UO on body image

COMMENTARY BY:
SARAH MUELLER

Recently, Urban Outfitters, a popular clothing company for men and women, designed and sold a female shirt displaying the words “Eat Less” on the front. Since then, bloggers and media advocates have responded with criticism and declared war on Urban Outfitters.

Actress and activist Sophia Bush addressed UO in a recent blog post, reproaching the company for its blatant disrespect and thoughtlessness. She wrote, “To promote starvation? To promote anorexia, which leads to heart disease, bone density loss, and a slew of other health problems, not least of all psychological issues that NEVER go away? Shame on you.” She later adds, “It’s like handing a suicidal person a loaded gun. You should know better.”

In her post, Bush invited her female supporters to join her in boycotting Urban Outfitters, asking UO to “issue a public apology, and make a hefty donation to a women’s organization that supports those stricken with eating disorders.” She ended her blog post to UO by saying, “I sincerely hope that next time you decide that making fun of serious issues is comedic, or ‘snarky in a cool way,’ that you rethink your decision.” She signed it, “With Sincerity but NO respect, Sophia Bush.”

Bush has always been an ardent promoter of healthy body images for women. The “One Tree Hill” actress even started her own campaign through the show, Zero Is Not a Size. She recalled this campaign in her post, saying, “The outpouring of love and gratitude that came my way [because of the Zero Is Not a Size movement] from girls and women ALL OVER THE WORLD who have body image issues brought me to tears.”
Through her Zero Is Not a Size campaign and her recent blog post, Bush has successfully raised some much-needed awareness about the reality of eating disorders and the effects that vicious messages such as “Eat Less” can have.

What is frustrating, though, are the negative retorts to Bush’s actions. Incompetent, ignorant readers have responded to Bush’s backlash with disjointed comeback of their own. A prime example comes from a public online forum called “Pro Ana,” which promotes anorexia nervosa. A user attached Bush’s blog post to her message, asking for other users’ thoughts on it.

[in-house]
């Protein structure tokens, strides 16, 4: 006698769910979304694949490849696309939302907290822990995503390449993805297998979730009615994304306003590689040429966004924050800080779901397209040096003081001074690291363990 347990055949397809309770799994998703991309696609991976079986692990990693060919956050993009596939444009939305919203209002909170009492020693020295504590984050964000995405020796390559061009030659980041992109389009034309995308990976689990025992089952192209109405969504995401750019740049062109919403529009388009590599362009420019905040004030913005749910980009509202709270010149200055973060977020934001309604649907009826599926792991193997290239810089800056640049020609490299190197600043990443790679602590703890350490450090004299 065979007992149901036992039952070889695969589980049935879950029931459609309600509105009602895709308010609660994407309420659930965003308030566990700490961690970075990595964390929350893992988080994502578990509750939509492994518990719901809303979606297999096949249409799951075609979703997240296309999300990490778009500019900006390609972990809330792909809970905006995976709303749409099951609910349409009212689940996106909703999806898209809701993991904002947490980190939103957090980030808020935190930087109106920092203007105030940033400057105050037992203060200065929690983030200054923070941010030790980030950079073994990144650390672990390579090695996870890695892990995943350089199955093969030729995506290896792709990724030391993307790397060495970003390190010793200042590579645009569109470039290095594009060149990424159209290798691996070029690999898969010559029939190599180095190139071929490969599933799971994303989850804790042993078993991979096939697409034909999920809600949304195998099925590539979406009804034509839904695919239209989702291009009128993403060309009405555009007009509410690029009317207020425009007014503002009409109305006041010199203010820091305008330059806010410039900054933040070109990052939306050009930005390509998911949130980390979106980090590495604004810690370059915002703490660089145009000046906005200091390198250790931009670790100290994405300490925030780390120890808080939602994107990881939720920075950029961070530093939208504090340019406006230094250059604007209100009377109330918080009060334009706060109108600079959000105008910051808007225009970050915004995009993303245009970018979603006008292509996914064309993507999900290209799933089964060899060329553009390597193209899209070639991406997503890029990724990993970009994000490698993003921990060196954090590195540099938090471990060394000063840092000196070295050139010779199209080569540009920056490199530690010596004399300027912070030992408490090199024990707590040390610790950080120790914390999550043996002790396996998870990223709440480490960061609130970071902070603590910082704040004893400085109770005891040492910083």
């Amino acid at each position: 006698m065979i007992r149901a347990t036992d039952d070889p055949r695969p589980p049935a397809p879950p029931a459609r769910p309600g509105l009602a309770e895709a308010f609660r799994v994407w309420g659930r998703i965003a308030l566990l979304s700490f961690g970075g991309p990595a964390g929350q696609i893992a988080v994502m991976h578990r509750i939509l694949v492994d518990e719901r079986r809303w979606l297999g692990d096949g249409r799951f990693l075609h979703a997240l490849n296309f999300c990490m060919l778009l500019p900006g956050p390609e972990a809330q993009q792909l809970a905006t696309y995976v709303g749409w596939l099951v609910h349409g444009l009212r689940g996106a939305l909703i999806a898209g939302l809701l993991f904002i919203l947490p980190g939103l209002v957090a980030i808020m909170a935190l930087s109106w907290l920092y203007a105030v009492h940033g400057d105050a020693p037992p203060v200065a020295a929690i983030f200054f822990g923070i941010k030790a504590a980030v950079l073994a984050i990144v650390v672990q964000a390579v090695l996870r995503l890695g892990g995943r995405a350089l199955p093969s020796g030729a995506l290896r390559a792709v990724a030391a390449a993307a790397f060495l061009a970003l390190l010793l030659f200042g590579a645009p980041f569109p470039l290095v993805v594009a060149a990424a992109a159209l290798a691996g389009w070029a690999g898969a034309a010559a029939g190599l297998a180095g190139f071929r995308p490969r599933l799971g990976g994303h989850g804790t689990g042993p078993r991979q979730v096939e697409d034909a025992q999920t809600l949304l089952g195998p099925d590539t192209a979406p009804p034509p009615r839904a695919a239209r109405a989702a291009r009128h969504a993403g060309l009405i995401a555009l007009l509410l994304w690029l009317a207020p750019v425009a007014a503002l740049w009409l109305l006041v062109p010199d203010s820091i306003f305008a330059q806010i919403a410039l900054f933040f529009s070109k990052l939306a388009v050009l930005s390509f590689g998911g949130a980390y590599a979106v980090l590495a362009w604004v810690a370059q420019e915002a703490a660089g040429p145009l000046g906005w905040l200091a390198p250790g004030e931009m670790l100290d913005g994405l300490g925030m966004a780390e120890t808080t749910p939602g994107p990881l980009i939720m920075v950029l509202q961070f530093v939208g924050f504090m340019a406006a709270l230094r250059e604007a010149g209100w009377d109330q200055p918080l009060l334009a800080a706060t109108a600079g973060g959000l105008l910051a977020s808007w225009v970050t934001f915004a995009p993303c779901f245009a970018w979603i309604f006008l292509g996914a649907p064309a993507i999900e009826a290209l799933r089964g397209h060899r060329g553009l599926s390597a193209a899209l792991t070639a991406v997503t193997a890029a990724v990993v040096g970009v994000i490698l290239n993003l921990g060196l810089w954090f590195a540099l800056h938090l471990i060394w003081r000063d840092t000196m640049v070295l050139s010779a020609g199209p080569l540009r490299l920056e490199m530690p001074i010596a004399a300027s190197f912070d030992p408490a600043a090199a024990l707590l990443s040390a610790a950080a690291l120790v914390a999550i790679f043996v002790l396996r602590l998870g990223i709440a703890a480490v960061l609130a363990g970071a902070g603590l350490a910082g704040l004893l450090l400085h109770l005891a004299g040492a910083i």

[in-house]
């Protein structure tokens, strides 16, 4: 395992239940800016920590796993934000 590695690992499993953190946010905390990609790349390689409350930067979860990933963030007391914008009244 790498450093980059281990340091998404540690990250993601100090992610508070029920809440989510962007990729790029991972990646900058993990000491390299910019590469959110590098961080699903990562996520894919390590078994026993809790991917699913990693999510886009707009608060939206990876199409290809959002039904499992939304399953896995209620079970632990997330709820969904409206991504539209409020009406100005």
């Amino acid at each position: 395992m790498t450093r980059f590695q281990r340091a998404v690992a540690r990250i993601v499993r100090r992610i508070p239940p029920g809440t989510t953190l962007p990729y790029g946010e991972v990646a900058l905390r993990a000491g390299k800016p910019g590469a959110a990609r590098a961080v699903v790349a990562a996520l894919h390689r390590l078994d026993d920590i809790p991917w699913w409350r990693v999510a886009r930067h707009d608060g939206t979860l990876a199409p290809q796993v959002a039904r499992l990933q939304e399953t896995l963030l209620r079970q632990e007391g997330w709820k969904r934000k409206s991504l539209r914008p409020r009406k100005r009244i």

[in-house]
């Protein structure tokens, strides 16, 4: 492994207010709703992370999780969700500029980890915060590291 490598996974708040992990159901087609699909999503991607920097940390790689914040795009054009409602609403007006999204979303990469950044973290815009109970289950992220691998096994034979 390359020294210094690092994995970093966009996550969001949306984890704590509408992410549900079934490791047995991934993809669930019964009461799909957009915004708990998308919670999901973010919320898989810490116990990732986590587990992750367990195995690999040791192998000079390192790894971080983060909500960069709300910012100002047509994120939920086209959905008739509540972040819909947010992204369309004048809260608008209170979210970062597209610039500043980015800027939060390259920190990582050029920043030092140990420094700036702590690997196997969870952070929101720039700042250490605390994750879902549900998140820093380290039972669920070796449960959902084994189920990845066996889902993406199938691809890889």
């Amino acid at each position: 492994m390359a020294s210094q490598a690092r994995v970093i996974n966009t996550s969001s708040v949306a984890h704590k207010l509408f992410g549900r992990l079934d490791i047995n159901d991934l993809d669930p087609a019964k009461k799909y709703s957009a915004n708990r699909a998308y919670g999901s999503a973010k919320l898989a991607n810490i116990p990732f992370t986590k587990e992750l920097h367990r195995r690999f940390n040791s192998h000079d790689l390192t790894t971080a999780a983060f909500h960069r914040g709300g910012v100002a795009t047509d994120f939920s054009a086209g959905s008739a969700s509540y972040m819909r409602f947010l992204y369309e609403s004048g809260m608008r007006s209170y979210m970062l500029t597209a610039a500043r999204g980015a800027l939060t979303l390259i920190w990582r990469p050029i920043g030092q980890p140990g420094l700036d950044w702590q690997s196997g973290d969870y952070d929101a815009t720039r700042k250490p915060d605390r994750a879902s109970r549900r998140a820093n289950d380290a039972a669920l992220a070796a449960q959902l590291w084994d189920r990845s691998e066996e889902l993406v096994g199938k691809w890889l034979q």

Within minutes, the forum lit up, and a band of female users began spitting out ridiculous replies, such as “She is too dumb to form a coherent argument, so she just resorted to the whole ‘Skinny is gross, curves are what guys want’ rhetoric.” Another female user expressed, “‘0 is not a size’ is extremely offensive in my opinion. 0 IS a size … if clothing companies started making 1 their lowest size it wouldn’t change the actual size of the garment … ugh.” A third female even endeavored to justify UO’s actions, “I really want that shirt … It’s not like the shirt said ‘Don’t Eat,’ it just said eat less–which a lot of people could stand to do.”

These responses reveal why Bush had to start this movement in the first place. So many people are ill-informed. Moreover, that all of these negative responses came from women is absolutely disturbing. First and foremost, women should support one another when issues such as this arise. There is no need to ostracize each other; there is no need to attack those who stand up against the insensitive.
Furthermore, the criticisms regarding Bush’s Zero Is Not a Size campaign are misleading. Bush’s character on “One Tree Hill” had her own clothing company, and to make long story short, the character came up with the idea to combat size-based prejudice in the modeling industry. Thus stated, Bush’s campaign is not an attack on the physically thin, nor is she proclaiming that “skinny is gross,” as the Pro Ana user asserted. Rather, “Zero Is Not a Size” should be taken in context: As Bush explains in a post on her Twitter account, “Beauty has nothing to do with the size you wear. It has to do with what is in your heart.”

The University community has responded well to Bush’s campaign. The Jane Kopas Women’s Center (JKWC) shared the link to Bush’s post in an effort to raise more awareness of body-image issues. JKWC is an amazing place to go to for any gender-based need you might have. The center had its open house Sept. 5. Like Bush, JKWC is determined to educate the community, serving as an amazing advocate for others. The Jane Kopas Women’s Center keeps University students informed, enlightened and empowered. Bush would fit right in.

Now that the body-acceptance movement has been started at the worldwide level, as well as The University level, it is up to University students to run with it. Little steps like reading Bush’s blog post or attending JKWC’s events can enact a change in each and every one of us until the whole world can come to fully appreciate and recognize the exceptional beauty in everyone.

Contact the writer: sarah.mueller

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